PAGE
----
The date was May 27, 1887 when 34 Chinese miners were murdered, stripped naked, hacked to pieces and then thrown into the Snake River in Oregon. It was the worst massacre of Chinese in the history of the American West and the murderers got off unpunished. Today, 133 years later, we remember this atrocity.
Today is May 19th. It marks a dreadful day in history oft forgotten. It marks the Kunming Massacre of 1856. A three-day period that claimed the lives of thousands of Muslim Yunnanese. It saddens me to say this was only one of the massacres in a series of massacres, albeit the one that directly sparkedContinue reading “Islam in China: the Sultanate of Yunnan (1/2)”
Today we remember 17 April 1895, the day Qing Empire and Japan signed the Treaty of Shimonoseki 下関条約/馬關條約. After losing horrendously against the Japanese Empire, The Qing Empire gave up its suzerain status over Korea. Liaodong, Penghu (the Pescadores) and Taiwan were officially ceded to Japan. Qing China was forced to pay 200 million taelsContinue reading “Sunburnt Dragon: The Treaty of Shimonoseki”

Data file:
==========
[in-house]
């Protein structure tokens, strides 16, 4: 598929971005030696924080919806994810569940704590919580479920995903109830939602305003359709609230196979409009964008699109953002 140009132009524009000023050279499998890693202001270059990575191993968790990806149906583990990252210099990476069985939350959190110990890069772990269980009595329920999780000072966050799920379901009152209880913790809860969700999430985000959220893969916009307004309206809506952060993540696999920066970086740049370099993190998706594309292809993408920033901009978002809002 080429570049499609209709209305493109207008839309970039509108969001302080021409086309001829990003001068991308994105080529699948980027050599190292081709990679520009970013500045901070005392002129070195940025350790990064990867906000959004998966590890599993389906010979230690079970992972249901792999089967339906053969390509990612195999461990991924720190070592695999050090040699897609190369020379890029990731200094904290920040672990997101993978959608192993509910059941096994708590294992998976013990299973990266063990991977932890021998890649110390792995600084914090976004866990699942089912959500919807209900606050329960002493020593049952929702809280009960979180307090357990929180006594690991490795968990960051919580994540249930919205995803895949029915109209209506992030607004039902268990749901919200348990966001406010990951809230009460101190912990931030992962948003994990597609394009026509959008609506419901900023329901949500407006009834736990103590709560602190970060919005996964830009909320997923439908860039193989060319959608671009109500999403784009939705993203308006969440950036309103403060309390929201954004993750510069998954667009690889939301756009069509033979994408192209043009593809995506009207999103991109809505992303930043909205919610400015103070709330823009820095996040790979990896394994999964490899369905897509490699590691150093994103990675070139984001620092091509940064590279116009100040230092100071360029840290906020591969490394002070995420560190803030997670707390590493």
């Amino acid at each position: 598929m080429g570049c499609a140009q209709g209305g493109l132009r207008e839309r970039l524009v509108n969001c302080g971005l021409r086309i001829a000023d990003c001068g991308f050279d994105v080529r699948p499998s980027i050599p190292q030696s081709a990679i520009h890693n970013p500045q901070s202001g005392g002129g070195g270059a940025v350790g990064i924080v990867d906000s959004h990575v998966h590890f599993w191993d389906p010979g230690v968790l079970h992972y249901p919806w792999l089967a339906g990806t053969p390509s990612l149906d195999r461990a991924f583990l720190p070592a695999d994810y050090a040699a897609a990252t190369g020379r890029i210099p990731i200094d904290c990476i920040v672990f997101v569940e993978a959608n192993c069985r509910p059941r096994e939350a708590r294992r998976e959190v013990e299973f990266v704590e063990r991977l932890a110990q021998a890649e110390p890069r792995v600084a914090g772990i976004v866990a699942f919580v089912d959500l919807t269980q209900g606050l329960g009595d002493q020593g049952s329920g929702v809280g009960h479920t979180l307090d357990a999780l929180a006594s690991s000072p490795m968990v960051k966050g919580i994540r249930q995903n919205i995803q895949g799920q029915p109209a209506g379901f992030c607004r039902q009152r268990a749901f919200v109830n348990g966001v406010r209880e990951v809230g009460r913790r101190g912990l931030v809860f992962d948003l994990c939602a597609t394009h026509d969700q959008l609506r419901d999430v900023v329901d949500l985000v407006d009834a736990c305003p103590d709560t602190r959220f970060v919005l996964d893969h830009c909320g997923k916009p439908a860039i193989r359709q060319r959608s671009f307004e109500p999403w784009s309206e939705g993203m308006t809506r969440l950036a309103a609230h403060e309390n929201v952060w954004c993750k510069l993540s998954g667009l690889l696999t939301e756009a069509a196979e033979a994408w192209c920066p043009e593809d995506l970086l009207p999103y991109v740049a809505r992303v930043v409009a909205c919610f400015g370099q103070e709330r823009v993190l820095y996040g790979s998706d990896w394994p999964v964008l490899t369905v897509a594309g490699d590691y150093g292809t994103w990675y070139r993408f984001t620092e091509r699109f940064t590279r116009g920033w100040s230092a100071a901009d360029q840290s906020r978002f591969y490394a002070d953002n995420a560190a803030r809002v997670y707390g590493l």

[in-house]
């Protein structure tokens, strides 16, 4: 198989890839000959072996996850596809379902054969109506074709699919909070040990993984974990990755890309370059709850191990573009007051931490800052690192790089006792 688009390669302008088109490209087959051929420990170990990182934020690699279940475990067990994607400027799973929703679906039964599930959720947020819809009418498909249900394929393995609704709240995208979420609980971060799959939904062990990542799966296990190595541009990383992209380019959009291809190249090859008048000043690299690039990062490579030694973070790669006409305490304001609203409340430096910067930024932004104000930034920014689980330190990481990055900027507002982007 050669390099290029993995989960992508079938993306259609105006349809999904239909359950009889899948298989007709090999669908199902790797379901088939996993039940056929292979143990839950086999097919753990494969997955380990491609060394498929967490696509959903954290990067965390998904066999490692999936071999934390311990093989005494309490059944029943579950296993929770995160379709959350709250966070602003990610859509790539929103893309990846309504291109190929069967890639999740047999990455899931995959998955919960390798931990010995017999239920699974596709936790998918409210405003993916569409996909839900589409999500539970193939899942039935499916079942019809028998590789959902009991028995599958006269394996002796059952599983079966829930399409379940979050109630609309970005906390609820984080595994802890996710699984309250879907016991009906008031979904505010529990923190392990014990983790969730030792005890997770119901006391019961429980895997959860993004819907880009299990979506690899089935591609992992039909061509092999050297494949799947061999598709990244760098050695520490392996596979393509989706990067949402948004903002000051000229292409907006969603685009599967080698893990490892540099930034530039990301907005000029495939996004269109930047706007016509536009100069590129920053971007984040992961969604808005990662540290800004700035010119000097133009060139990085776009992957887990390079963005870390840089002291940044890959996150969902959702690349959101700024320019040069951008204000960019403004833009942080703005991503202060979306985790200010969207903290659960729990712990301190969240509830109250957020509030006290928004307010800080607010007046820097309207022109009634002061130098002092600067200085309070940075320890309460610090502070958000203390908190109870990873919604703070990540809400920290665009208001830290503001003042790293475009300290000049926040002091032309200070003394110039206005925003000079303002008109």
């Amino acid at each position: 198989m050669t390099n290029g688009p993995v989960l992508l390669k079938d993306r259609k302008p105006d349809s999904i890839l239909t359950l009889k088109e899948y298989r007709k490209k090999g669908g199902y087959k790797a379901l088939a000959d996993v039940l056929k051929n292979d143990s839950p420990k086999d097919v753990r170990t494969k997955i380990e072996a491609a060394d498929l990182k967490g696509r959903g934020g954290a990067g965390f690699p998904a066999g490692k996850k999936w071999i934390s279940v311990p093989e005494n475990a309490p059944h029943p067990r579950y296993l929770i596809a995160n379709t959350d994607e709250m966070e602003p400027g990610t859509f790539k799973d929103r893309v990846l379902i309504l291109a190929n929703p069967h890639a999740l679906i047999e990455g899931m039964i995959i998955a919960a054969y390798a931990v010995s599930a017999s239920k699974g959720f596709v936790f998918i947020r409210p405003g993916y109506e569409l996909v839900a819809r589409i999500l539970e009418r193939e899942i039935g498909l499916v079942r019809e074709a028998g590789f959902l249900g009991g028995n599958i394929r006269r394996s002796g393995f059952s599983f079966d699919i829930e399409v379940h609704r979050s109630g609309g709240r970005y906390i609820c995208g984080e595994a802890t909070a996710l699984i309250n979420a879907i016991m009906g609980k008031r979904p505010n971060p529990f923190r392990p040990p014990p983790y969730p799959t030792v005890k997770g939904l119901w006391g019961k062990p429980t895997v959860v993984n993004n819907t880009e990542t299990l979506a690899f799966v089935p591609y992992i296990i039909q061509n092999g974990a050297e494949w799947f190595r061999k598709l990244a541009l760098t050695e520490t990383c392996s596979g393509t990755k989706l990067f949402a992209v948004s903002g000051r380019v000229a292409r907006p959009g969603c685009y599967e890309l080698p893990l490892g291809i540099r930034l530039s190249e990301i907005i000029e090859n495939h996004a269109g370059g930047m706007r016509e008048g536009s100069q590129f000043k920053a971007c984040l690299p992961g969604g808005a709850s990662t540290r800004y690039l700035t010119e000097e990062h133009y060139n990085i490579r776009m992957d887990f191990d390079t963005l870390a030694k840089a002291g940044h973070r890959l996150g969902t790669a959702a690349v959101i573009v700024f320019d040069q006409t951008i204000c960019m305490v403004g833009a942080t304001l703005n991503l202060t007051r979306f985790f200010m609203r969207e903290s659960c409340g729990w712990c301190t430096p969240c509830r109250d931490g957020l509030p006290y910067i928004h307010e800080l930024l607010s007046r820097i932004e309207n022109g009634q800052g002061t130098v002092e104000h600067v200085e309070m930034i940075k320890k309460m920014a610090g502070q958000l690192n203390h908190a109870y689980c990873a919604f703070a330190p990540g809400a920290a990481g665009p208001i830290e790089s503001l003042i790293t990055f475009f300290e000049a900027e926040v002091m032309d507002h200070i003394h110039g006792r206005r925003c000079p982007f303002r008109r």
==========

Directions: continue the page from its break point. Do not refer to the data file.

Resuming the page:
This is the second part of the article “War in China.” If you haven’t read the first one, please do so. You can click here to get to part 1.Click here to access the appendix. Today is January 15th and marks the day that the 12 demands of 11 Imperialist nations were officially accepted byContinue reading “War in China: the Ravishment of the North (2/3)”
Appendix to “the Black River Runs Red: The Massacres in Northeast China,” “War in China: the Fall of Beijing” and “War in China: the Ravishment of the North.”
Click here to access the appendix with handy map and timeline. Precisely 119 years ago on July 17, 1900, and the following days until July 21, the Russians carried out several massacres against the native people of Northeast China (Manchuria) that occured during the mass exodus of Manchus, Daur, Solon and Chinese from Outer Manchuria.Continue reading “The Black River Runs Red: The Massacres in Northeast China.”
On June 23rd 1925, a hundred thousand Cantonese labourers and students had taken to the streets to show support for the May Thirtieth Movement (Mandarin: Wusa Yundong 五卅运动) and outrage at the subsequent Shanghai Massacre, in which the British Shanghai Municipal Police opened fire on the protesters. In an unsettling kind of parallelism, the BritishContinue reading “The Shakee Massacre”